Caterpillar's knowledge networks at KM Chicago
Reed Stuedemann of Caterpillar's CatU (Caterpillar University) spoke at Tuesday evening's KM Chicago meeting, which was attended by a wide variety of people from the Chicagoland KM community. It was nice to "see" so many after lower attendances at the end of 2004. (I attended the meeting virtually via WebEx conferencing, along with several other participants and the speaker.) He discussed the communities of practice that have developed over the past five+ years as Caterpillar's Knowledge Networks.
The money quote of the evening: "If it doesn't support the business, then you are probably wasting your money." In other words, Caterpillar doesn't bother setting specific metrics around collaboration or usage of the knowledge network. They rely on solving business problems and having the Knowledge Networks system support that activity. Fantastic. This should be happy news to James Robertson, who has said 'Knowledge sharing' should be avoided.
Reed talks about this system as addressing business needs within Caterpillar. It grew out of a grass-roots effort in the late 1990's from the research organization when Caterpillar shifted from functional silos (engineering, development, sales...) to business units (machines, engines, financials...). They realized the need to focus on business process and problem/solution sharing.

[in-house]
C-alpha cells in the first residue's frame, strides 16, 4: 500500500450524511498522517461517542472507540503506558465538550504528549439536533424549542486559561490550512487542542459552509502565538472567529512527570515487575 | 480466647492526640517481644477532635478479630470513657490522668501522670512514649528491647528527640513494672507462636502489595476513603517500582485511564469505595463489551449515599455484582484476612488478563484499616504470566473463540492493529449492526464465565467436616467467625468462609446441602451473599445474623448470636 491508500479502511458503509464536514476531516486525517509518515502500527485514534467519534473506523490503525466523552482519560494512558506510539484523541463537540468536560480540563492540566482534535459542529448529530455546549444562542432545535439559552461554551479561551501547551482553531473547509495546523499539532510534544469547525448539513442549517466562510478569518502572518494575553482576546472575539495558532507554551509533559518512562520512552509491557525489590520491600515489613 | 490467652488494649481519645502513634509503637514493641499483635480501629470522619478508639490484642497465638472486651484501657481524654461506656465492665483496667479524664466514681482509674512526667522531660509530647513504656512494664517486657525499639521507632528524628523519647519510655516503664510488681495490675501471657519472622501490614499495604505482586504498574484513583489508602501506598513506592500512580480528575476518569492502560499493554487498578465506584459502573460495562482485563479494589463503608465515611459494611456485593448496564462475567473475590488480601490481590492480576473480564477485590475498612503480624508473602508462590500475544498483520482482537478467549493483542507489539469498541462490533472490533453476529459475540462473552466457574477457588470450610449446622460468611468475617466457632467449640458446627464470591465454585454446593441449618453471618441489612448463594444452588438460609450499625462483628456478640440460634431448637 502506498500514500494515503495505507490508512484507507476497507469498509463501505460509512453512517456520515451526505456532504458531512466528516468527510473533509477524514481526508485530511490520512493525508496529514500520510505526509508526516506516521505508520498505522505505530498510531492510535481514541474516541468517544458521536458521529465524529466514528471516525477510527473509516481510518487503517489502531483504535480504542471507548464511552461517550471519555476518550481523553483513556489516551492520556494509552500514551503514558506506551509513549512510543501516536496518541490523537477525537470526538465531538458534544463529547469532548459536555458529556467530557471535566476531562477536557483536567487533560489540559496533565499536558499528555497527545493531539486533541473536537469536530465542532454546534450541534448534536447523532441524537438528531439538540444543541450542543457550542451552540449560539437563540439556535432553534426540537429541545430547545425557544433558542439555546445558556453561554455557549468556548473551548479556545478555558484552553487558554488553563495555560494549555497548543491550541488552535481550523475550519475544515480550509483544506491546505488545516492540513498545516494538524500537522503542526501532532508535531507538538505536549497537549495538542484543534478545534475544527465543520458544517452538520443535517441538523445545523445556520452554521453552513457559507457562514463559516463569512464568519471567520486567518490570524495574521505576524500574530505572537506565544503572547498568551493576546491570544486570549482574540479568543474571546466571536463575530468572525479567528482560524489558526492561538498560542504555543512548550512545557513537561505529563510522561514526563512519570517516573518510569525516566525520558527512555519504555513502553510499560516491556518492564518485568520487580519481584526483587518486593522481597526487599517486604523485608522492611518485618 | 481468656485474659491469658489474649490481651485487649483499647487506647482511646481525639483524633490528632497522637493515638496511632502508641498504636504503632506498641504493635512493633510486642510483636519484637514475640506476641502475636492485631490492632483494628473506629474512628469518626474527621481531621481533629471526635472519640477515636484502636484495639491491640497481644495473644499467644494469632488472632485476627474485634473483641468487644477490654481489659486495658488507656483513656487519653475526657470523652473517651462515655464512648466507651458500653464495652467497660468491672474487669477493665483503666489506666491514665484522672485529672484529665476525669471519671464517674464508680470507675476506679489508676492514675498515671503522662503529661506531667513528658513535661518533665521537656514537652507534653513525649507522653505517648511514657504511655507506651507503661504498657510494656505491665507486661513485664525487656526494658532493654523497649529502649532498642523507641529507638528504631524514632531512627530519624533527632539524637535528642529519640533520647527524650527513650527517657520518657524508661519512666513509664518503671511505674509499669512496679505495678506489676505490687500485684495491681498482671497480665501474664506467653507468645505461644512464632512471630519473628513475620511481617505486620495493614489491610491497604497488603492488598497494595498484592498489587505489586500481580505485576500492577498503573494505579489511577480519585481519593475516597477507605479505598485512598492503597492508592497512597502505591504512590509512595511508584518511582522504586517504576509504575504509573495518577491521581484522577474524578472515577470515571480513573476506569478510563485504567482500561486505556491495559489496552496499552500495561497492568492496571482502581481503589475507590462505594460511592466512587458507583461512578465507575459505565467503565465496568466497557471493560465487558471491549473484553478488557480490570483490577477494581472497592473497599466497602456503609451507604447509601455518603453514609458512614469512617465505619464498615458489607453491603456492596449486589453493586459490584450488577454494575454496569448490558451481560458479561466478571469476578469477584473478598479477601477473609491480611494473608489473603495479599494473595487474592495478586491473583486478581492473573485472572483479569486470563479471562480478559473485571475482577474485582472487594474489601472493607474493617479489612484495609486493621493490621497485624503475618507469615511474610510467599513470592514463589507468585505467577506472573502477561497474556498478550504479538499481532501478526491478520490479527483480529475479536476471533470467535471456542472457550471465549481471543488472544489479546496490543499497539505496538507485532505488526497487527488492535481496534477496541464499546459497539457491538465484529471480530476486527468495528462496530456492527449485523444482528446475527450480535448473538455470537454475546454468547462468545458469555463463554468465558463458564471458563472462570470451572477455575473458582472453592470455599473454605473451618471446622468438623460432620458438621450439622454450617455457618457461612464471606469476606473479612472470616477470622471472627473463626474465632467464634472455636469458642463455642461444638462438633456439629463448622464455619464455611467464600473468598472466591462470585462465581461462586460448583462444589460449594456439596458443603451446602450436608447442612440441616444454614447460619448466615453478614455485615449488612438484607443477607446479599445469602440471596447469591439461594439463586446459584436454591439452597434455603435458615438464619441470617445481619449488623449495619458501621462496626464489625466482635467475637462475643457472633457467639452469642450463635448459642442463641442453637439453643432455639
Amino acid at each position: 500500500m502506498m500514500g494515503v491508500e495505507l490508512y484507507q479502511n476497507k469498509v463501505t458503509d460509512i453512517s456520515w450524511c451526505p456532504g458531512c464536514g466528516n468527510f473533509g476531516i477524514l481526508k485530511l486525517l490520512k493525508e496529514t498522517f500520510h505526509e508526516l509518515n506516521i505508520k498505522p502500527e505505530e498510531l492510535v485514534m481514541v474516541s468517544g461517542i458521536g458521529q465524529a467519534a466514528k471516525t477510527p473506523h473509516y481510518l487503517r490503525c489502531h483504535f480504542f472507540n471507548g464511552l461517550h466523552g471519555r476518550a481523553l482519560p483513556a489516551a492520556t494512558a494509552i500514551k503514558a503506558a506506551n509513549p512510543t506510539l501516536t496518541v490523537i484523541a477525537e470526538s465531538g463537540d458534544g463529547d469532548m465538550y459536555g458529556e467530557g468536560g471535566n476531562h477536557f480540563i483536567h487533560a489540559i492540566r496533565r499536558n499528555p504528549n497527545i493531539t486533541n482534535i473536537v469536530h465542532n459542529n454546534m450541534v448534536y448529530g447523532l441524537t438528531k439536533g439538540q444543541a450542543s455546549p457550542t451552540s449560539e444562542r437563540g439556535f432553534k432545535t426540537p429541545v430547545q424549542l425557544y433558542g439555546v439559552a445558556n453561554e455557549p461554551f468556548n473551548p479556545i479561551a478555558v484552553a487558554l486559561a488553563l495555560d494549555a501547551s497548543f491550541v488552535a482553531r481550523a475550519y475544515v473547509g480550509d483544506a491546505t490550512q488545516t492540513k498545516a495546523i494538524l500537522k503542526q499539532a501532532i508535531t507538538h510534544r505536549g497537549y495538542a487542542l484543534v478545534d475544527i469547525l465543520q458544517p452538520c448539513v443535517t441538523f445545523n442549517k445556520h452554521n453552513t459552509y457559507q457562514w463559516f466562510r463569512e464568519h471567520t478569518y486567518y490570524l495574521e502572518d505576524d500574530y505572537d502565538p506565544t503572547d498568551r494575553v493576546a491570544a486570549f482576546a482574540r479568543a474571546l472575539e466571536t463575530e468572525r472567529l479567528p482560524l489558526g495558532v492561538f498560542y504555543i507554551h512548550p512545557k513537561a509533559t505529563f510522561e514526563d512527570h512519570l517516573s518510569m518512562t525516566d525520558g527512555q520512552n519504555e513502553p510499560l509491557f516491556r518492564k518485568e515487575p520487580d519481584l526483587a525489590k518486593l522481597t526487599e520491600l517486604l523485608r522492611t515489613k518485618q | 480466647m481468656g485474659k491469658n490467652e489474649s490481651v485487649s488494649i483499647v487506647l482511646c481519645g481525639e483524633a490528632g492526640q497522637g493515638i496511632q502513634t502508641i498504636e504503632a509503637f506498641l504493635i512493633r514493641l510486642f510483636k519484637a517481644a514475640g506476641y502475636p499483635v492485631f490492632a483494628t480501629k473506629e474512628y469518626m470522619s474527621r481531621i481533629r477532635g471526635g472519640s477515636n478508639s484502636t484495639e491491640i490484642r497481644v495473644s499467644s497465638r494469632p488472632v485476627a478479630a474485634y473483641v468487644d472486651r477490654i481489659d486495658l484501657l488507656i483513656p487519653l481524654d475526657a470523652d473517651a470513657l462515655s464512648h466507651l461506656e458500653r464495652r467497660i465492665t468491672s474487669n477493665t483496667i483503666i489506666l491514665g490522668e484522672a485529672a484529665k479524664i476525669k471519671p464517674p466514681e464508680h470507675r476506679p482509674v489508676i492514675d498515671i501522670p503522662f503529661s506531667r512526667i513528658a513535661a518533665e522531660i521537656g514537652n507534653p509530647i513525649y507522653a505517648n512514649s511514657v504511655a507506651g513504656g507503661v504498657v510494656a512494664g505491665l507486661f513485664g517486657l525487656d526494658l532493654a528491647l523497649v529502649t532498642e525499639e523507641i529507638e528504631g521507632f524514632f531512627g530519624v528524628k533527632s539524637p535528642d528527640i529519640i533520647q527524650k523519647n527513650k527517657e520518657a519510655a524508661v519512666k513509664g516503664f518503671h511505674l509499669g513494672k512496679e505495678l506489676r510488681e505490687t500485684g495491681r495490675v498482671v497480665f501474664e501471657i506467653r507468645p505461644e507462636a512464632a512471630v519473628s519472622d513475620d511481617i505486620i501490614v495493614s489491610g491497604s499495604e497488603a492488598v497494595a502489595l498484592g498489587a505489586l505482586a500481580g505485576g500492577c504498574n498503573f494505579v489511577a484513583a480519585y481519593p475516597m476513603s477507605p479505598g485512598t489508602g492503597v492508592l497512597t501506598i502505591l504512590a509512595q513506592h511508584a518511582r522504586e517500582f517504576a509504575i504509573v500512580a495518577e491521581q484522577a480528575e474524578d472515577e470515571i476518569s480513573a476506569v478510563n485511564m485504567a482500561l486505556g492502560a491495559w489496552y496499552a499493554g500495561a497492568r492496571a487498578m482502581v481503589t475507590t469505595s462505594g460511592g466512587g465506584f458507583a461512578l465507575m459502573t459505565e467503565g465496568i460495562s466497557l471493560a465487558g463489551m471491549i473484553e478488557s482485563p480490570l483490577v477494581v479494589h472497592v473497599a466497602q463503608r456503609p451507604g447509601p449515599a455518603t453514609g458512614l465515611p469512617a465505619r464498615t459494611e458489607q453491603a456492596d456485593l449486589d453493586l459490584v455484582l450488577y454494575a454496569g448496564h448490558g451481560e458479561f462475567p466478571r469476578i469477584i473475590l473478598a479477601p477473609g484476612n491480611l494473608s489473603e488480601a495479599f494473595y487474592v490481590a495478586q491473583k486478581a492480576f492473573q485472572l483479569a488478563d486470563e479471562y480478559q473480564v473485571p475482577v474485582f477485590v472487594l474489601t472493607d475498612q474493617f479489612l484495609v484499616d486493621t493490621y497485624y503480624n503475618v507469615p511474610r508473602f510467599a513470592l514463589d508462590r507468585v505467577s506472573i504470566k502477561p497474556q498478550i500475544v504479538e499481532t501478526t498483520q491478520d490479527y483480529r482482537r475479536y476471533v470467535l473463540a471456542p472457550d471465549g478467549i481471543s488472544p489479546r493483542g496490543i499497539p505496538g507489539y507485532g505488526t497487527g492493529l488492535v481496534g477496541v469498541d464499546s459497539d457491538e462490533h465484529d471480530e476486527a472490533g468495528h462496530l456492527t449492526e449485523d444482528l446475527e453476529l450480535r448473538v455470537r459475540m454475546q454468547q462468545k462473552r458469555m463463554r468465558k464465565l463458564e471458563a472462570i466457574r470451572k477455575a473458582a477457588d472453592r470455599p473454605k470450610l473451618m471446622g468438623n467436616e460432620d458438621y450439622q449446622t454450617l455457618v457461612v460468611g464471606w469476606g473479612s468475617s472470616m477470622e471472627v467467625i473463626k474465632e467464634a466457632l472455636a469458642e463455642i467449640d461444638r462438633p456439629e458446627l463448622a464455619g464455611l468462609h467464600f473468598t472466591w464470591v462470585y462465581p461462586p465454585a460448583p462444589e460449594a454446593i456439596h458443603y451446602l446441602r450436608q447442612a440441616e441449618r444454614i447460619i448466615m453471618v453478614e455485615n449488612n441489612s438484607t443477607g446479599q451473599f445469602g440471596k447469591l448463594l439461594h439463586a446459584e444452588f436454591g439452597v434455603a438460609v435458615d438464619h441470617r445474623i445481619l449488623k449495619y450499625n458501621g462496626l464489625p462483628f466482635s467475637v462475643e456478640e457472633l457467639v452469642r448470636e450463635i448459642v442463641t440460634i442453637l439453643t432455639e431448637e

The project moved into the CatU organization (part of HR) once the system moved to more global usage. The goal for CatU is "build people," and knowledge sharing has become a huge aspect of how Caterpillar helps build people. In relation to this, Reed showed the learning model as a triangle with sides of Leadership, Knowledge Sharing, and Learning Culture with "build people" in the center. Until 2005, the system was "free" to use by the business units. They now have to provide support based on how their people use the system. Based on evidence so far, this has not changed how these organizations are using the system.
There are now several thousand communities that are managed through the system. When asked how deep the usage of knowledge networks spans, Reed said that the CEO is a member of at least three communities (strategic planning), giving some idea that everyone in the organization is using the tool to help conduct business. He highlighted the value that new employees get from using the knowledge networks to come up to speed on topics and issues that directly affect their jobs. Reed also admitted that about 1000 communities are dormant and need to be disbanded. In fact, he stated that building a community lifecycle process is a challenge for him in the coming year. This would be very much in parallel to the content lifecycle process that is handled by each community manager.
In terms of value that the system provides, they did an extensive study that estimates the average value of every discussion is $600 with a wide variability. Two discussions saved more than the cost of the system for the whole corporation. They also discovered that those discussions which include their trusted partners resulted in a higher per-discussion savings than those that were wholly internal to Caterpillar.